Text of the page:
Photo by Danny Parker

LSU Basketball Schedule KenPom Braekdown

Tiger Blitz breaks down LSU basketball's schedule based on the teams' finishes in the final 2016 KenPom.com's rankings.

LSU’s conference basketball schedule is out, which means the Tigers strength of schedule for the entire season is finally clear. After a 2015-16 conference schedule that had LSU play the top three SEC teams twice apiece, the league slate is considerably easier. The nonconference schedule features four opponents from last season and a highly-regarded Thanksgiving tournament.

Here is a breakdown of LSU’s 2016-17 opponents, according to their finish in KenPom.com’s final 2016 rankings.

Nonconference schedule

LSU didn’t schedule a terribly hard slate last season, even with all the hype surrounding Ben Simmons. The Tigers played four KenPom top-100 opponents –Houston, Marquette, North Carolina State and Oklahoma – and lost to all. The Sooners (seventh) were the only top-60 team on the schedule.

This year, LSU has one top-50 nonconference opponent, Wichita State, which finished eighth. LSU has the potential to play two more top-50 teams, but would need to beat WSU in the first round of the Battle 4 Atlantis to have a chance to play them. 

LSU will play at Texas Tech as part of the SEC-Big 12 challenge. The Red Raiders made the NCAA Tournament and finished 52nd. Regression could be coming after they lost head coach Tubby Smith and two important seniors. A win would still be impressive, but may not have the KenPom credential it would have had in 2015-16.

The Tigers will host Houston and travel to Wake Forest to complete home-and-home series’ that started last year. Wake Forest finished at 125 and Houston ended at 64. Houston quietly won 22 games last season and went 12-6 in the AAC.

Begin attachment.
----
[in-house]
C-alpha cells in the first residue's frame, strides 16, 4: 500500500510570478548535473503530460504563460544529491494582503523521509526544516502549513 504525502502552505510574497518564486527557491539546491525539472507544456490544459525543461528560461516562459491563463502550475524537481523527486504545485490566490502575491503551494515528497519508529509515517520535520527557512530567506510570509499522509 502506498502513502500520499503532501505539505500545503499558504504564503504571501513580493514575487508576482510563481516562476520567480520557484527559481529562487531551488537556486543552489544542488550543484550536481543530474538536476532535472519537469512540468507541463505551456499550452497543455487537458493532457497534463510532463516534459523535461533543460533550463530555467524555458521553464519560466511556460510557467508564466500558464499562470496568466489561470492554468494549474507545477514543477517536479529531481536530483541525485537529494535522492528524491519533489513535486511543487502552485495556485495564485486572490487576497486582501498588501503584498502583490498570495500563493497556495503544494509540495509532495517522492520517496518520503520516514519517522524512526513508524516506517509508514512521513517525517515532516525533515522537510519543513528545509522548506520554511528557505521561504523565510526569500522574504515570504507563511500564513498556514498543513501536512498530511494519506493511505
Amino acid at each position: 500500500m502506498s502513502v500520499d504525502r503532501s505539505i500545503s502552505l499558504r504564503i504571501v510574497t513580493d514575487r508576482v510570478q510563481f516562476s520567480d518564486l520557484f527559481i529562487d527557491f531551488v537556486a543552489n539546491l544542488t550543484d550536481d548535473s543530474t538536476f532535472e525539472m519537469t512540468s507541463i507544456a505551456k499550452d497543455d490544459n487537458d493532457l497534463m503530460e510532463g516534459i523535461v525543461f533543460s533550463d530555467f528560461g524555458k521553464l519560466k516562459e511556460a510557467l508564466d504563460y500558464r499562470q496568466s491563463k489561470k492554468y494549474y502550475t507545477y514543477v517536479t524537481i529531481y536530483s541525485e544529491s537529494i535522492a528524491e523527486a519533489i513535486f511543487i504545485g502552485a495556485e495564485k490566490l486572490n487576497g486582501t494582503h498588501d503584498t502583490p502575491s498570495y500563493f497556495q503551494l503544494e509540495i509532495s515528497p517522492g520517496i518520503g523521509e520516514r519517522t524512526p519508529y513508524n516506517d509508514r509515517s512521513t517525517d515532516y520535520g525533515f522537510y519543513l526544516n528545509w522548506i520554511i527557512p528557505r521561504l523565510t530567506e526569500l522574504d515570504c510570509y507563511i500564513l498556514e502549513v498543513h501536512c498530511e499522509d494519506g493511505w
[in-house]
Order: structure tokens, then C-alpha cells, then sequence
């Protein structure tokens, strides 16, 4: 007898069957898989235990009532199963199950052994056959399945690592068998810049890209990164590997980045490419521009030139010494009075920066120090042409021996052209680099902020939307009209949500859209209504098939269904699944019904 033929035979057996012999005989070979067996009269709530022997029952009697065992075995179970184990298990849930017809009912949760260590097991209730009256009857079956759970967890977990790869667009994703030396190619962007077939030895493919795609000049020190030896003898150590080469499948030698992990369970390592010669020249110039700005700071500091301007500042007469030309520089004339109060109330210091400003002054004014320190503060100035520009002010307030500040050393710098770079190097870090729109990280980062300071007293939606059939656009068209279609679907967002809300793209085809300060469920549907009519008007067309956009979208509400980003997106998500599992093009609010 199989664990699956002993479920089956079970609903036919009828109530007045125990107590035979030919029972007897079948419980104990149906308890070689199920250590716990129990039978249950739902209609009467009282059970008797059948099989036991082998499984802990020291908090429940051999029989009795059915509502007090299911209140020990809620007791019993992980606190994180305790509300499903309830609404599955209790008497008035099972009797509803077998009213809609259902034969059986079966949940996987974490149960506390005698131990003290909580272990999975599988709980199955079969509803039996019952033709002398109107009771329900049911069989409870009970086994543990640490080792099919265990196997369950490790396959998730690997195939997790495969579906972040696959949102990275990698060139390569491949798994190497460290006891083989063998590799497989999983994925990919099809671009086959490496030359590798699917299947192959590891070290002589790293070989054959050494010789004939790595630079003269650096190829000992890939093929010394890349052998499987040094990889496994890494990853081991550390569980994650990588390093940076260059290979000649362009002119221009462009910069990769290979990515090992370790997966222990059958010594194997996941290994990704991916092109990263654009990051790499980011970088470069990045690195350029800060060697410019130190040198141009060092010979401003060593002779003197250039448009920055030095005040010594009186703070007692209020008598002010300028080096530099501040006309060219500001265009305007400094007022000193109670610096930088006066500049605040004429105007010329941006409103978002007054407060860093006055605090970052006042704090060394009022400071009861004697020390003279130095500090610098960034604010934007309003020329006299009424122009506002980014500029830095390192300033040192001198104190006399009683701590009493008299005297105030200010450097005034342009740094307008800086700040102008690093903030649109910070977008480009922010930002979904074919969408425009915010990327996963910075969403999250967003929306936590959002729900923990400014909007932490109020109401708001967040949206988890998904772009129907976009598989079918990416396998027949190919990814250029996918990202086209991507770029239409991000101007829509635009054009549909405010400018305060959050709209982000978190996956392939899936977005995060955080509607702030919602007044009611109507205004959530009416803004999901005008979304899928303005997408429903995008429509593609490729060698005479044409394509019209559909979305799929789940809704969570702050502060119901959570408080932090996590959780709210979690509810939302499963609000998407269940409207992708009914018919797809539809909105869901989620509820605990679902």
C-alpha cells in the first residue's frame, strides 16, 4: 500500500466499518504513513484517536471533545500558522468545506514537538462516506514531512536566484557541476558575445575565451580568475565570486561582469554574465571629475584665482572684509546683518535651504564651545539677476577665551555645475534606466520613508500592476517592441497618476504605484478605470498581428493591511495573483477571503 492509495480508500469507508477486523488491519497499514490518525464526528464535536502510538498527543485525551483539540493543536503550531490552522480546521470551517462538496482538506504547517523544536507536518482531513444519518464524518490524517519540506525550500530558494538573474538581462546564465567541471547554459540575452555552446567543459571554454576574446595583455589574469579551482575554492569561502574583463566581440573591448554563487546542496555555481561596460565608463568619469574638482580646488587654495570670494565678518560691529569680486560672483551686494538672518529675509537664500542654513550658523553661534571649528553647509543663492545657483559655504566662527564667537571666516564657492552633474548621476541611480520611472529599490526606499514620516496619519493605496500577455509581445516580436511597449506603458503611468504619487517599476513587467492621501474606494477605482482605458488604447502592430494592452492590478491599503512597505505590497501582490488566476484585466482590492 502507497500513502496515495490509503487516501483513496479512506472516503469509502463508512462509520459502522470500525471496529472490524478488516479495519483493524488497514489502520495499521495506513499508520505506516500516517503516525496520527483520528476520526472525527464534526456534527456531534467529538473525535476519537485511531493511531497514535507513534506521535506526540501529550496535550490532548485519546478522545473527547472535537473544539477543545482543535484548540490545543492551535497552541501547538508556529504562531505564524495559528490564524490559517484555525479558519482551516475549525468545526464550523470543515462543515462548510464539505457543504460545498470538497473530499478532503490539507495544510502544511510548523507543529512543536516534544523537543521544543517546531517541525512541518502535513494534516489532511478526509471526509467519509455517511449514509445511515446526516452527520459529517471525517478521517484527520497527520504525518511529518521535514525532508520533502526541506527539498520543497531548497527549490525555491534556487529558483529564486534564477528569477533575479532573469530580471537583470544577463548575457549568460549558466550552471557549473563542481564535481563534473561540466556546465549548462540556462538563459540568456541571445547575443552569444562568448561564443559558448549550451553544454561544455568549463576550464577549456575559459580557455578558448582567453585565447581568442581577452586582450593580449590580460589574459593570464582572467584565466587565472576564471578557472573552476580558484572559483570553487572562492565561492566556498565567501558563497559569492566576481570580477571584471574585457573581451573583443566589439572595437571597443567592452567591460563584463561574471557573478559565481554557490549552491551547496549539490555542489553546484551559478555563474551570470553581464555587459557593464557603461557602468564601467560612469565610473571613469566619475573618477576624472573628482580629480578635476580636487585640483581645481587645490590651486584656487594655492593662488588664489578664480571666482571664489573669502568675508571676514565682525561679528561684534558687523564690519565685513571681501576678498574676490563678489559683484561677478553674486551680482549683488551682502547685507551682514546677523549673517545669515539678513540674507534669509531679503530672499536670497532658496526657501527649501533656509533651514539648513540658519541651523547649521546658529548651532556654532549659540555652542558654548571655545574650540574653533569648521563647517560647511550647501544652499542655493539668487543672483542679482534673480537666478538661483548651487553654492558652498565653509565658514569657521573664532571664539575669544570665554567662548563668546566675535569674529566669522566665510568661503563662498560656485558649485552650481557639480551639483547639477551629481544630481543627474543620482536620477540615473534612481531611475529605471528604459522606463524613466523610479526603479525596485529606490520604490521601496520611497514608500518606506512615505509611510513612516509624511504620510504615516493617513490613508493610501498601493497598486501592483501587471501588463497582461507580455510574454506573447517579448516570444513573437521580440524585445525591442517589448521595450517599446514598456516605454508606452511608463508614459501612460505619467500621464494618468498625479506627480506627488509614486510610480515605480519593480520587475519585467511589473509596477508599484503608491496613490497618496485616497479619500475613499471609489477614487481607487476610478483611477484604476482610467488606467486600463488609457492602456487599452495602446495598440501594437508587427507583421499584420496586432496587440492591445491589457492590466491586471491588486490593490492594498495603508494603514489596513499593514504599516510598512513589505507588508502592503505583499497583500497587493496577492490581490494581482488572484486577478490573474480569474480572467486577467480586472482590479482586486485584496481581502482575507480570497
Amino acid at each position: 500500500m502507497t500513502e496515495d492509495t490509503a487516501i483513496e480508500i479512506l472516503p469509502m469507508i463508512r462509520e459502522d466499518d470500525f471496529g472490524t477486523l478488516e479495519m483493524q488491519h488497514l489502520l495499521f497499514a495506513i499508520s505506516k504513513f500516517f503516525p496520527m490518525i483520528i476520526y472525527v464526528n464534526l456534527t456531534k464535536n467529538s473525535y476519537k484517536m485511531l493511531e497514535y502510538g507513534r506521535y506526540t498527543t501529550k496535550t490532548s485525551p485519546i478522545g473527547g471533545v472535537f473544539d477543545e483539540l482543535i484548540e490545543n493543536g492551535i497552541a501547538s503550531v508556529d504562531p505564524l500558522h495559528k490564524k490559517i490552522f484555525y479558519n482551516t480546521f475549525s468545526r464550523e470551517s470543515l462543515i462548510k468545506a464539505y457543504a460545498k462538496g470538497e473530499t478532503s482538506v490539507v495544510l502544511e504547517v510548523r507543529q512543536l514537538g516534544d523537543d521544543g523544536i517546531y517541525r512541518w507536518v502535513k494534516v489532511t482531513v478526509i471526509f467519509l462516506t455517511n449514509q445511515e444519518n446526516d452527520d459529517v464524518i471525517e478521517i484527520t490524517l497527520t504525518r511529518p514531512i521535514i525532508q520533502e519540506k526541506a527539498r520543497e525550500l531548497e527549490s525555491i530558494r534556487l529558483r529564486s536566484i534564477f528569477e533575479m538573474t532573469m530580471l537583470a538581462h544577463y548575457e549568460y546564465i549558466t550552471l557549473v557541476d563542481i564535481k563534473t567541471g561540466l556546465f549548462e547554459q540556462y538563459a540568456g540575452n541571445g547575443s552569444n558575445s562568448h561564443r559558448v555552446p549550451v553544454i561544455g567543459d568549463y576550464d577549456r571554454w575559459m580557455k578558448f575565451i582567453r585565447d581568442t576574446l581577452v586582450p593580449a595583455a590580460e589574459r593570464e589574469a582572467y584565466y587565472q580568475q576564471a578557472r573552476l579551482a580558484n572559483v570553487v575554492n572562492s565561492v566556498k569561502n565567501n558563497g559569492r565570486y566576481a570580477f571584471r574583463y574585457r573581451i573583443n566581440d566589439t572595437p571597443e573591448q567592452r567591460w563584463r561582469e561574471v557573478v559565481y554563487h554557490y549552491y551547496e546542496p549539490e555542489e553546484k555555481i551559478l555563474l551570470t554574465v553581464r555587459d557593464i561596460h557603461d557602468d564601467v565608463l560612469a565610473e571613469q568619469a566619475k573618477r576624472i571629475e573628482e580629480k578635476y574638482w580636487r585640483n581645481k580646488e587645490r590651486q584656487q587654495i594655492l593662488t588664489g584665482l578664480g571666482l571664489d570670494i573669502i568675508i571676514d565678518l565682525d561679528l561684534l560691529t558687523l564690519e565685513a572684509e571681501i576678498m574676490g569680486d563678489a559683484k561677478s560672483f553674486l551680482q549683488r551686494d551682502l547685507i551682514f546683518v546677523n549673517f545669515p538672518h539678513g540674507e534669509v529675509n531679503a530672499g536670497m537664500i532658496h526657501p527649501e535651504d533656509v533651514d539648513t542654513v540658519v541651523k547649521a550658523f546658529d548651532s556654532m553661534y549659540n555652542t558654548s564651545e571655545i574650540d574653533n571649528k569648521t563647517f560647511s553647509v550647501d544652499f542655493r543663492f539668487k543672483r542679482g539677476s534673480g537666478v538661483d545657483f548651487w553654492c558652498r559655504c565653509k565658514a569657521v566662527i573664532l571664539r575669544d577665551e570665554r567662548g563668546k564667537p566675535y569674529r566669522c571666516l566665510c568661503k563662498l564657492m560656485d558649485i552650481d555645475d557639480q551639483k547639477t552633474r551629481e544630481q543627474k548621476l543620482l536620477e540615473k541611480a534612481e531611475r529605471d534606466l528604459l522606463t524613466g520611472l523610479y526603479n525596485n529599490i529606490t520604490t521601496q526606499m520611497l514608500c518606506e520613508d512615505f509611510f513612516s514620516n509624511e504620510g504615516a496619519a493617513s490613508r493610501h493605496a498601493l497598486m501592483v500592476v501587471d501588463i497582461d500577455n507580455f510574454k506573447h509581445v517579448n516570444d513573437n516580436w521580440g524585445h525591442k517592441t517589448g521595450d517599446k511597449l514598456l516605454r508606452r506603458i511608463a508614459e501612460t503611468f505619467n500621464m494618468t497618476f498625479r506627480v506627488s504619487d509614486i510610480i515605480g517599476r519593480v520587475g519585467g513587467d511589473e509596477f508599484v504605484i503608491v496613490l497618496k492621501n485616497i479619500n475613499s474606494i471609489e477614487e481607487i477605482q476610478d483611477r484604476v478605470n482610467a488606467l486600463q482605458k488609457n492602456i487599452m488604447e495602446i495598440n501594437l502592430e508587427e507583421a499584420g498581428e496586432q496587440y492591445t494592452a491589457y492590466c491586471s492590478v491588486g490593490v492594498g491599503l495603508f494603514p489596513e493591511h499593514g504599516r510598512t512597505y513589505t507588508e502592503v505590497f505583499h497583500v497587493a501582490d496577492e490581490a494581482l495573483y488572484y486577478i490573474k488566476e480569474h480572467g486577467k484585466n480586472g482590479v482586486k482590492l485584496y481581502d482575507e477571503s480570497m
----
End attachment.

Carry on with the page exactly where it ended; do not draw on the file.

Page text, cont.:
The rest of the nonconference won’t provide much in terms of strength of schedule: North Florida, North Carolina Central, Southern Miss, Texas Southern and Wofford all finished 173rd or worse. UNF scored 108 points in a loss against LSU last year. Charleston will also come to Baton Rouge. LSU’s loss to the Cougars last season was one of its three nonconference losses to teams that finished 95th or worse.

Bottom line: The Battle 4 Atlantis is an opportunity for LSU to get some quality nonconference wins, but the rest of the schedule doesn’t have any high-major obvious NCAA Tournament teams. Houston and Texas Tech are solid opponents, but don’t feel like locks for the top-50 or the NCAA Tournament.

Conference schedule

Last year, LSU played Kentucky, Texas A&M and Florida twice each. Those three were the highest-ranked teams in the SEC. In 2016-17, the Tigers will only play A&M twice of that group. The rest of their SEC home-and-homes – Alabama, Arkansas, Auburn and Mississippi State – didn’t finish with a winning record in conference play. It’s a schedule with fewer opportunities for good conference wins.

Improvement is expected from Alabama, Auburn and Mississippi State after their new coaches have all signed at least one strong recruiting class. The middle of the SEC has little separation and is wide open, but it’s unrealistic to expect all three to become top-50 opponents.

LSU’s road-only conference opponents are Georgia, Kentucky, Mississippi and Missouri. The Tigers home-only schedule is Florida, South Carolina, Tennessee and Vanderbilt. In total, they have six conference games against top-65 foes, compared to eight last year.

Bottom line: LSU’s SEC schedule doesn’t have as many opportunities to beat the teams that should be at the top of the conference. But if the middle of the SEC improves like it is predicted to, LSU will still have the chance for some quality wins. 

Overall

LSU has nine games against top-65 teams, with the potential to get to 11 with a successful Battle 4 Atlantis. In 2015-16, the Tigers had 10 such games. The strength of schedule will not reach or surpass last year’s level without improvement from the middle of the conference or a big jump from a nonconference opponent. And of course, none of this quality win talk will matter if LSU doesn’t improve itself. 


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